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Campaign focusses on leading cause of harm to elderly

Contributor:
Fuseworks Media
Fuseworks Media

A month-long campaign is focussing on the leading cause of injury and incapacitation to the elderly.

The national April Falls campaign - Stand up to falls - is highlighting the damage that falls do and how people can reduce the likelihood of suffering one.

Falls cause serious harm, with the most common injury being a hip fracture. Of those who suffer a hip fracture nearly 20% will die within a year; almost half will require long-term care, and half will require help with daily living.

Tauranga resident, and former Healthcare Assistant, Glennis Sowry suffered a fall recently and wants to raise awareness of the issue for elderly people.

"I worked at Tauranga Hospital for around 15 years so I saw first-hand how harmful falls can be," said Glennis. "During that time I cared for many people who suffered falls."

For Glennis, now in her 70s, this is her first falls-related injury - fracturing her femur - but she says she will be out tramping and ballroom dancing again as soon as possible.

"I like to keep active, going to the gym, tramping, playing croquet and ballroom dancing," she said. "It’s important to exercise because otherwise older people don’t walk so smoothly or easily which can lead to falls."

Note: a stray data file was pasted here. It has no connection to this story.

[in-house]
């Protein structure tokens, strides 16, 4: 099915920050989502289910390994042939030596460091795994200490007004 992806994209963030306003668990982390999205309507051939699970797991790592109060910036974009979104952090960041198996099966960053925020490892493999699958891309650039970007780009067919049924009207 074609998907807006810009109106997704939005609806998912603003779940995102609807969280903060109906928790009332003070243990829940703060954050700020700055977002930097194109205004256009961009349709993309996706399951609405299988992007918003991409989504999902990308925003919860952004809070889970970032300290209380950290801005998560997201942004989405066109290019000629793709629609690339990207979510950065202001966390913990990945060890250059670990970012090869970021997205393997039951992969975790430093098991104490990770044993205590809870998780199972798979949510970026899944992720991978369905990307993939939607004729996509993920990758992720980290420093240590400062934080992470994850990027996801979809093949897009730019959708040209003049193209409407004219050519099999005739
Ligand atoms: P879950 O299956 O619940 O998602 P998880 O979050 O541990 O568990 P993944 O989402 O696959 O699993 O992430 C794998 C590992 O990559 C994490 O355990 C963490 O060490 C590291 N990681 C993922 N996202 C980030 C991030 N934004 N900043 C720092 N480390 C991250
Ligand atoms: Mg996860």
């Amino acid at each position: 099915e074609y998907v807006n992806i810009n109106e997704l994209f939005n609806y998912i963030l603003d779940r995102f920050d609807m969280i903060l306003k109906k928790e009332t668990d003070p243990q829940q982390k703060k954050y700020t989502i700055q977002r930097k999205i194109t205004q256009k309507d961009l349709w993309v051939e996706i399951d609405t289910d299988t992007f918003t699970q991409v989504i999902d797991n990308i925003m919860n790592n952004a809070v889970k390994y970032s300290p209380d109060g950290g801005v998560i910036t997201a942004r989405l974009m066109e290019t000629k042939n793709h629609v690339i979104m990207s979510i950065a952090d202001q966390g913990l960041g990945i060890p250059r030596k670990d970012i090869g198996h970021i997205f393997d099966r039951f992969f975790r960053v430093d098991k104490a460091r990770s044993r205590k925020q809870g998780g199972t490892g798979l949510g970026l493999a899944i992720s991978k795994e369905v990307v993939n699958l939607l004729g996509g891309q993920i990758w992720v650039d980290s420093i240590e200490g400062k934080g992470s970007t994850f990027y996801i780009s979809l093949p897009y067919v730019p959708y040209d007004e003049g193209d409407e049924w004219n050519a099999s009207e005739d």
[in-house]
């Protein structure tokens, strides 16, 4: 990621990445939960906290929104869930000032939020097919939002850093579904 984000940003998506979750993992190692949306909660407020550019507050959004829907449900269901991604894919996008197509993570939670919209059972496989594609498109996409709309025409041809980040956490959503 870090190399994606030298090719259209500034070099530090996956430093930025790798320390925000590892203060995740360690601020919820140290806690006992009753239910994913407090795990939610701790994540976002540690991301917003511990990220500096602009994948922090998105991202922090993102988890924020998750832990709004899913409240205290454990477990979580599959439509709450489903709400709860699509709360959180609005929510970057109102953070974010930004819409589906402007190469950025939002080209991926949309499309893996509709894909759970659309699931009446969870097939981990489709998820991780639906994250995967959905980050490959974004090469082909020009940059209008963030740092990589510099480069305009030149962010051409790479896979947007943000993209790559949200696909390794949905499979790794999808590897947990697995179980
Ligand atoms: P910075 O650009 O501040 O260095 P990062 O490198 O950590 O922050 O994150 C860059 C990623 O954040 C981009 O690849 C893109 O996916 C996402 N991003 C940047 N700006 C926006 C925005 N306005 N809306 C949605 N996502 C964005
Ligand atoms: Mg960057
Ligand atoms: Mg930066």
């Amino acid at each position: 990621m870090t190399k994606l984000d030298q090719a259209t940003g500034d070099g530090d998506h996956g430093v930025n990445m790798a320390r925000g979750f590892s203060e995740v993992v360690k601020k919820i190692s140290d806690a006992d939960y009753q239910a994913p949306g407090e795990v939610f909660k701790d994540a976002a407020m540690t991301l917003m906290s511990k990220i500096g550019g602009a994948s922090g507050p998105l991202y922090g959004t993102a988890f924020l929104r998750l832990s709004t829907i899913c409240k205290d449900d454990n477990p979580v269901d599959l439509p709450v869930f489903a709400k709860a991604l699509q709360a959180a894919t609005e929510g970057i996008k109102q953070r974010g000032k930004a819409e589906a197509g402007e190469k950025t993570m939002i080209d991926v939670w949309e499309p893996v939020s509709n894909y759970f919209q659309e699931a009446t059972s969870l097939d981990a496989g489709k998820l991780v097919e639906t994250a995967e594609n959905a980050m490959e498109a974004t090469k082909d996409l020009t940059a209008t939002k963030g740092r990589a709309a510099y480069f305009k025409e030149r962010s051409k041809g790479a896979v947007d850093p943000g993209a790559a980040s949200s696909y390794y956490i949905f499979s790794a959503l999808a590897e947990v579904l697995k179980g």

Over half of all falls experienced by older people occur at home. Falls are the main reason older people lose their independence and confidence, which in turn can increase the likelihood of falling again.

Many falls can be prevented by addressing underlying health conditions or problems with strength, balance or mobility. The advice for those concerned about falls is not to wait until you have a fall; talk to your doctor, nurse or pharmacist today about ways to minimise your risk.

For more information visit: http://www.hqsc.govt.nz/our-programmes/reducing-harm-from-falls/april-falls/april-falls-2017/

Factbox 1: Four things you can do to prevent falls

1. Improve your balance and strength - ask your doctor or nurse to recommend a programme or exercises that are right for you.

2. Ask your doctor, nurse or pharmacist to review your medicines.

3. Get annual eye check-ups and update your glasses.

4. Make your home safer by:

- Removing clutter and tripping hazards, including mats and rugs

- Putting railings on stairs and adding grab bars in the bathroom and toilet

- Having good lighting, especially on stairs

Factbox 2: Falls - the facts and figures

- This year, one-in-three people over 65 and one-in-two over 80 will have a fall.

- The most serious injuries resulting from falls are fractures and head injuries, with hip fractures being the most common.

- Of those who suffer a hip fracture:

- nearly 20% will die within a year

- almost half will require long-term care

- half will require help with daily living

- Half of those who walked without help before fracturing a hip are no longer able to walk independently in the year following the fracture.

- The estimated cost of hip fracture resulting in a three-week stay in hospital is $47,000. The estimated cost of a hip fracture with complications requiring admission to an aged care facility is $135,000.

Glennis Sowry encourages older people to Stand up to falls.

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